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Day: September 24, 2019

SQL Server Management Studio 18.3

Dinakar Nethi announces a new version of SQL Server Management Studio:

Fixed the hard to see dialog for Query Options when the user right-clicks on the T-SQL editor window by making it resizable.

The Completion time message that’s visible in the result grid/file  that was introduced in SQL Server Management Studio 18.2 is now configurable under Tools > Options > Query Execution > SQL Server > Advanced > Show completion time.

In the connection dialog, we replaced Active Directory – Password and Active Directory – Integrated with Azure Active Directory – Password and Azure Active Directory – Integrated, respectively.

There are a pretty good number of bugfixes in this release.

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Record Transformation with cdata

John Mount shows off one of the advantages of using cdata to define data-driven record transformation specifications:

We have a tutorial on how to design such transforms by writing down the shape your incoming data records are arranged in, and also the shape you wish your outgoing data records to be arranged in.

This simple data transform is in fact not a single pivot/un-pivot, as the result records spread data-values over multiple rows and multiple columns at the same time. We call the transform simple, because from a user point of view: it takes records of one form to another form (with the details left to the implementation).

Read the whole thing.

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Ring Buffer CPU Over 100%

Thomas Rushton ran into an oddity with sys.dm_os_ring_buffers:

Wait! Process Utilization + Idle adds up to waaaaay over 100…What’s going on?

My first thought was that the CPU was being throttled, so I checked the windows power options – for some really irritating reason, Windows defaults to a “balanced” power setting, which is rubbish for SQL Server.

That looks OK, but… if you check the CPU page of the Task Manager, things are a bit more interesting:

Unfortunately, the story doesn’t have a conclusion, but Thomas’s conjecture does make sense.

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Documenting Maintenance Plans

Dave Mason wants to document each SQL Agent job, including maintenance plans:

I’m not a regular user of Maintenance Plans for SQL Server, but I run into them from time to time. I had a task to document all of the SQL Agent jobs, which for a number of environments, included some Maintenance Plans. This became a more time consuming task than I had anticipated!

I had known beforehand that Maintenance Plans were SSIS packages under the covers. So I started with a query on msdb.dbo.sysssispackages. I also knew that SSIS packages are essentially XML data. 

Take advantage of the bulk of time Dave had to sink into this.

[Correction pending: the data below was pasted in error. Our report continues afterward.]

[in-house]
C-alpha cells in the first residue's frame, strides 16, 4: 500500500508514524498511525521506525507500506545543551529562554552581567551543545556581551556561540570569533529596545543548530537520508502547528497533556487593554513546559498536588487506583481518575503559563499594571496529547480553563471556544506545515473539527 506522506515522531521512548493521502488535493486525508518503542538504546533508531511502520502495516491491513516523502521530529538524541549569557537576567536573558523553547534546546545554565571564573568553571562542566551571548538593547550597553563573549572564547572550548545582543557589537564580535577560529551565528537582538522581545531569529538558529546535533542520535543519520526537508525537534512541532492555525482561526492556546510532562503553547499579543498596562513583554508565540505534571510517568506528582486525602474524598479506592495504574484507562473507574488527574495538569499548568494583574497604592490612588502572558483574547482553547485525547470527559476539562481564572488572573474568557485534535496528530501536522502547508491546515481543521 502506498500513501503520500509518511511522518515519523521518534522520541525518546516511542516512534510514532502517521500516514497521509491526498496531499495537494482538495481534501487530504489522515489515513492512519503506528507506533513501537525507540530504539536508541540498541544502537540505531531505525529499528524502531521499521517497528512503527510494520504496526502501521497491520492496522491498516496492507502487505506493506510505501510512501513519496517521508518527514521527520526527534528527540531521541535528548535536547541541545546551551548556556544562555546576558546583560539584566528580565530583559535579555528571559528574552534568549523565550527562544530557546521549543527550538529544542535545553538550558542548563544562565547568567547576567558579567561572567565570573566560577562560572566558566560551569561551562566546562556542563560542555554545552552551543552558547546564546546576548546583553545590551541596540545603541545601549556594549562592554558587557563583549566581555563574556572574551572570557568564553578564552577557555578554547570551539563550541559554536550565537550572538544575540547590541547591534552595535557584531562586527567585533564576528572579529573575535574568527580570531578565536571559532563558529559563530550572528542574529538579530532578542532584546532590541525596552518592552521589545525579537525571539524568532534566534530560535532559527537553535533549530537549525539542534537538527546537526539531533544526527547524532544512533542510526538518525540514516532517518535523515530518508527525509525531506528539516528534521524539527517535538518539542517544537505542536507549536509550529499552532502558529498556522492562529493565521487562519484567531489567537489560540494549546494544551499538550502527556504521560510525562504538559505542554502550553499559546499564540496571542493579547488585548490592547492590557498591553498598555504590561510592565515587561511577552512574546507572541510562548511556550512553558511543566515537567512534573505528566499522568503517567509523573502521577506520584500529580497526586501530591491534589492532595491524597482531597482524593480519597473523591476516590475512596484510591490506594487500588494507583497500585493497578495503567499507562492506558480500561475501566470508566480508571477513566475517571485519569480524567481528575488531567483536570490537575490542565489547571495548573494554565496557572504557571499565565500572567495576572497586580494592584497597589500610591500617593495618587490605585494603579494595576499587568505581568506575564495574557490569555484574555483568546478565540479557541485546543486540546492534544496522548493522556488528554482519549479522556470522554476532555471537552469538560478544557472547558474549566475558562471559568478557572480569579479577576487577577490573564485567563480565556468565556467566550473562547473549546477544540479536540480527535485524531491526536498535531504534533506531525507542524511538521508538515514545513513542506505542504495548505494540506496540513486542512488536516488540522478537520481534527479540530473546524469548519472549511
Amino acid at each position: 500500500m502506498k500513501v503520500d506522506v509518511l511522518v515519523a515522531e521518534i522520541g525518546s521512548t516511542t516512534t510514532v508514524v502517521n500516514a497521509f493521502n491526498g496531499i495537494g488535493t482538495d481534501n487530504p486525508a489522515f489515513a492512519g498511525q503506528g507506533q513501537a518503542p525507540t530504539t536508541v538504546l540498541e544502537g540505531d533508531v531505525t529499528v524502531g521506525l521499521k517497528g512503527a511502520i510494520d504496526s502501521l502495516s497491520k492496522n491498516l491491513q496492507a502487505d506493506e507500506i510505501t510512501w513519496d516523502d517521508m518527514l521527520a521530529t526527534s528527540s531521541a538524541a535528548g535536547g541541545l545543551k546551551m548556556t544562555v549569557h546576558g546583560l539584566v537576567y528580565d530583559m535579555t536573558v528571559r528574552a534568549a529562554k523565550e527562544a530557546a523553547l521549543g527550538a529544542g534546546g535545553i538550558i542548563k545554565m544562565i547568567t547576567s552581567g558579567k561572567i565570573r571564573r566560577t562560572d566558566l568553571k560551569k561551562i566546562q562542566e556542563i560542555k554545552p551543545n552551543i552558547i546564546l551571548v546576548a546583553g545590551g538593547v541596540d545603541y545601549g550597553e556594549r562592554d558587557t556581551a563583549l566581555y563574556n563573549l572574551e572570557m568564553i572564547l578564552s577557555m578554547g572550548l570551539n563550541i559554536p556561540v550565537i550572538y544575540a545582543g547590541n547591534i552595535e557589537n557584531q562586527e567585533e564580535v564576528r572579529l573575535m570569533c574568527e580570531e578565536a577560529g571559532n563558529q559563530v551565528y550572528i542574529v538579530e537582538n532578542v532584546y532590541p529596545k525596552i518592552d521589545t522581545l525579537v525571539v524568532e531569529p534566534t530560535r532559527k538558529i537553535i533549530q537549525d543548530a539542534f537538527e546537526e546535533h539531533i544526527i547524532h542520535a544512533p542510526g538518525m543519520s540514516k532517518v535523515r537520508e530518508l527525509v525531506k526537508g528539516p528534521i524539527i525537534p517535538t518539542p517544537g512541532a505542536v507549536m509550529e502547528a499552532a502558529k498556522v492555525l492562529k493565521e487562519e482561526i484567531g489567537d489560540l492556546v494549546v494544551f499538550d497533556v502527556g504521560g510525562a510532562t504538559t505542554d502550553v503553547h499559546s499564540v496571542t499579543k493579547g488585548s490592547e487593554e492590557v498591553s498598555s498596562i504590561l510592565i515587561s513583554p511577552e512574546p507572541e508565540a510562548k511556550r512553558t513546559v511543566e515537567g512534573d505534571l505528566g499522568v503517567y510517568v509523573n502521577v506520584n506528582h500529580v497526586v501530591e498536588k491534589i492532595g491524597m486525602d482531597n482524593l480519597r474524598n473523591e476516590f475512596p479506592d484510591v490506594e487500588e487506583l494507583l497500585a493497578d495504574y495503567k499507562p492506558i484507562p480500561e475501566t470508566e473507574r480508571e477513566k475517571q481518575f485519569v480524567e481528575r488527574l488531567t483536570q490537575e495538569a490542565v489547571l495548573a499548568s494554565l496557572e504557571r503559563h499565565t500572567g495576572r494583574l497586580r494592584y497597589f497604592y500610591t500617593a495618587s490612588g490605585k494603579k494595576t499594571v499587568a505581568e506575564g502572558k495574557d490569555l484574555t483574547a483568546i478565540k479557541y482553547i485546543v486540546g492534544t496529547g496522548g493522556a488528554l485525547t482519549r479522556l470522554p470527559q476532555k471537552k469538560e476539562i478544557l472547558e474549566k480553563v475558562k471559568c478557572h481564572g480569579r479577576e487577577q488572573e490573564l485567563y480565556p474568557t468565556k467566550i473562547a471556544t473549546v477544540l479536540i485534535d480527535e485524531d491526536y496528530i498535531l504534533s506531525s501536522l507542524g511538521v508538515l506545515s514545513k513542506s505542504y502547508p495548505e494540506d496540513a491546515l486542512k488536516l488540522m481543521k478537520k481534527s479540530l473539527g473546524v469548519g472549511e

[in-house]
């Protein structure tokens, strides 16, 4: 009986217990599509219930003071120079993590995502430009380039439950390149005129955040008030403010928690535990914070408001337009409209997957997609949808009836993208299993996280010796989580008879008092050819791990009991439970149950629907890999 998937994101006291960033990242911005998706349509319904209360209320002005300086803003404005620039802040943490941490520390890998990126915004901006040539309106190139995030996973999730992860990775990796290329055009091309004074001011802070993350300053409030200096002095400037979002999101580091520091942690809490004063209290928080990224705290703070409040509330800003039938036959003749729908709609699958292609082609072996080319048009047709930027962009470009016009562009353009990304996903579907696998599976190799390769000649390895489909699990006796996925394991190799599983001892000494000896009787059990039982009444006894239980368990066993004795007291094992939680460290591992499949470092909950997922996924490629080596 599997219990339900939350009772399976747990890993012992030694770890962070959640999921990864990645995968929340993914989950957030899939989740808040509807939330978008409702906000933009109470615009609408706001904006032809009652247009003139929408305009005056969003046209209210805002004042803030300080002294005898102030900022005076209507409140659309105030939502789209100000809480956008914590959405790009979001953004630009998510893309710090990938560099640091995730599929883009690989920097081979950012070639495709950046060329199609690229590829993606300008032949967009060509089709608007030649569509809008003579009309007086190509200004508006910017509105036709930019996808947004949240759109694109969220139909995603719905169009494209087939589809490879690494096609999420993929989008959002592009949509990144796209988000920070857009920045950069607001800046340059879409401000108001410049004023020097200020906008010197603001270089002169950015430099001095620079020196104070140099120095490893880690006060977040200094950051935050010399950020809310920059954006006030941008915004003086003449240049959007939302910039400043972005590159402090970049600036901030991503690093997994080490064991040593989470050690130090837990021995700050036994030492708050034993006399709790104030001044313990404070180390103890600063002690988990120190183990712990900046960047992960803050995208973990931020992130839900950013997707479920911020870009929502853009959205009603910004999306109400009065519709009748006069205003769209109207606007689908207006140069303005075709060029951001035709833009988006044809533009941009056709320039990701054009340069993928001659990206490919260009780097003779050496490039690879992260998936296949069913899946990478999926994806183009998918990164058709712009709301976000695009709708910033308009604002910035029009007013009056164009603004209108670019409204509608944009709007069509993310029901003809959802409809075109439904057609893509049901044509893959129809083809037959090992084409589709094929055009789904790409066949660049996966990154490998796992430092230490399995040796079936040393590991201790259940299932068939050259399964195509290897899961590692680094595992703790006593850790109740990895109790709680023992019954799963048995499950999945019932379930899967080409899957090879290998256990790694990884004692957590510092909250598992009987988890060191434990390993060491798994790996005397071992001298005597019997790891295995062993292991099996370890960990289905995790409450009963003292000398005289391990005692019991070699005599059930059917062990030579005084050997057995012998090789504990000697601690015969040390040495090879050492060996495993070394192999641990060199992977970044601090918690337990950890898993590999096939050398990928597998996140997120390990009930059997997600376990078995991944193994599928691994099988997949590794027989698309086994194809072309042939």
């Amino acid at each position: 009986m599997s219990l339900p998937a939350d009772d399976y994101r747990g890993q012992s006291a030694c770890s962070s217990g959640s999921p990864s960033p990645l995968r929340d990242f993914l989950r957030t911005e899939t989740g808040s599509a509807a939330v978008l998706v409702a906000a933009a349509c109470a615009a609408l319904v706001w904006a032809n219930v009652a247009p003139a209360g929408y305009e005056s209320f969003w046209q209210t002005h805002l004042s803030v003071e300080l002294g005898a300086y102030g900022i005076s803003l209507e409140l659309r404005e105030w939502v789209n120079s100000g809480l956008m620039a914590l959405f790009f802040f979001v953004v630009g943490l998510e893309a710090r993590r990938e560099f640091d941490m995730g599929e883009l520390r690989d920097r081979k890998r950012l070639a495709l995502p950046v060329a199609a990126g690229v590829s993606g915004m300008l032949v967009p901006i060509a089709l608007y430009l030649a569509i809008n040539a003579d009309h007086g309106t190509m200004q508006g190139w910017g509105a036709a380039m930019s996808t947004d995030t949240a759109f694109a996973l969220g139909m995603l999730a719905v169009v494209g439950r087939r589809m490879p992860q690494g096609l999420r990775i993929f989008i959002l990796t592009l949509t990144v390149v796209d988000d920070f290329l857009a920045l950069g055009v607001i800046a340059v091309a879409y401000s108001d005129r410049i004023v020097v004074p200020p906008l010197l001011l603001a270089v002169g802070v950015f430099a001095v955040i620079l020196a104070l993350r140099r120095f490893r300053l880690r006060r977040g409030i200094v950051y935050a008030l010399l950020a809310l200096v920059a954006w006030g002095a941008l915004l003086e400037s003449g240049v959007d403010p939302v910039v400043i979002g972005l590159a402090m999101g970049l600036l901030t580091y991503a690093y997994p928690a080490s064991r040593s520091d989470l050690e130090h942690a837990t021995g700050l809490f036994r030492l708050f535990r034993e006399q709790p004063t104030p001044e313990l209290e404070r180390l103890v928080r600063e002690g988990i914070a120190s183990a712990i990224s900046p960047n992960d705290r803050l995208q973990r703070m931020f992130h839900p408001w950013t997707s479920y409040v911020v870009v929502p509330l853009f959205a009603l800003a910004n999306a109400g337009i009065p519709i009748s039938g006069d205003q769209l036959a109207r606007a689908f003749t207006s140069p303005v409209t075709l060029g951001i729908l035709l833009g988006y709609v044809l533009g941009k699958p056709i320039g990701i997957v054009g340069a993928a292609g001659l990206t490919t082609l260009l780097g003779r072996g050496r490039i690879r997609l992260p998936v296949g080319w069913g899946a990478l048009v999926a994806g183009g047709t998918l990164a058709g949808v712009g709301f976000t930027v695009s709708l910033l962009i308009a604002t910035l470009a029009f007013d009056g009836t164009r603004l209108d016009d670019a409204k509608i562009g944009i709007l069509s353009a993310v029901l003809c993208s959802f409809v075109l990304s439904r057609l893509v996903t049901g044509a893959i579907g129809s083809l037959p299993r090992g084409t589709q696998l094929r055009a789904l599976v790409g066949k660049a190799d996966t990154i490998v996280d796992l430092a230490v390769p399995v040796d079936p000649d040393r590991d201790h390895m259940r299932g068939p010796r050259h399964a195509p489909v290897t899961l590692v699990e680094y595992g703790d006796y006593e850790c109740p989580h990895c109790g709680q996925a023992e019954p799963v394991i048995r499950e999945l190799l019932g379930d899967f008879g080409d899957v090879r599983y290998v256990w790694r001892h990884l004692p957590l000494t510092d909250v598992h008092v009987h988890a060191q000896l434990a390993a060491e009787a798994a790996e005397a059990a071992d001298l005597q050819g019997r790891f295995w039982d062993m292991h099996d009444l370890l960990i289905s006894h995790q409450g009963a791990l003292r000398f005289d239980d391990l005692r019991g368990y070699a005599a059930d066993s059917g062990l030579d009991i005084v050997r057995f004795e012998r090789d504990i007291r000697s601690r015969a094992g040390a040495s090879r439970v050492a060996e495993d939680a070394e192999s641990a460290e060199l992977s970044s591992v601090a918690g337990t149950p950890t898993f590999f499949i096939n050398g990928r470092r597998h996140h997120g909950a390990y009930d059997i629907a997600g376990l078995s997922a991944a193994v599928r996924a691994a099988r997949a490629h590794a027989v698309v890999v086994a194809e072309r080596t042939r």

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Query Store Q&A

Erin Stellato had a lot of questions about Query Store, and the answers turned into a blog post:

5. If you have 3+ plans how does SQL Server decide which plan to use?
A: I assume this is specific to the Automatic Plan Correction feature, and if so, it will force the last good plan (most recent plan that performed better than the current plan).  More details in my Automatic Plan Correction in SQL Server post.
6. What equivalent options we have for lower versions?
A:  There is an open-source tool called Open Query Store for versions prior to SQL Server 2016.

Click through for all 19 of the questions.

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Shortest Path in Graphs

Mala Mahadevan looks at the shortest path function in SQL Server Graph:

‘Shortest path’ is the term accorded to the shortest distance between any two points, referred to as nodes in graph databases. The algorithm that helps you find the shortest distance between node A and node B is called the Shortest Path Algorithm.

Let us go back to the movie database. We have two people, say Amrish Puri and Harrison Ford. Amrish wants to meet Harrison Ford. He has not acted with Ford, he may have a few connections in common – or people who know him. Or people who know him who know him. This is one way to get an introduction. Or, let us say you are interviewing for a job. You want to see if someone in your network works at that place – so that you can get an idea of what the job or the company is like. So you go on linkedin – do a search for the company, look under ‘people’, and it tells you if anyone in your network is there, or someone is 2 levels away, or 3. Those numbers are what we get from the shortest path feature.

Read on for a few examples of shortest path in action.

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Divide, RankX, and N/A

Rob Collie has some fun with DIVIDE():

A blank cell in a report is sometimes a source of confusion for those human beings consuming our work. “What does a blank cell mean,” they ask.  “It’s a division by zero,” we reply.  “Wut,” they then ask.  “Trust me,” we say, “you don’t want to see the alternative.”  “But I don’t trust you, and now I don’t trust this whole report,” is what they sometimes say next – whether under their breath or out loud.

But “N/A” is a lovely value to display.  It raises far fewer eyebrows.  “Oh, it says our Profit Margin % for electric blankets sold in Cancun is “N/A” – I get it, we’ve never sold that product there.”  No convo required.

Click through for the full story.

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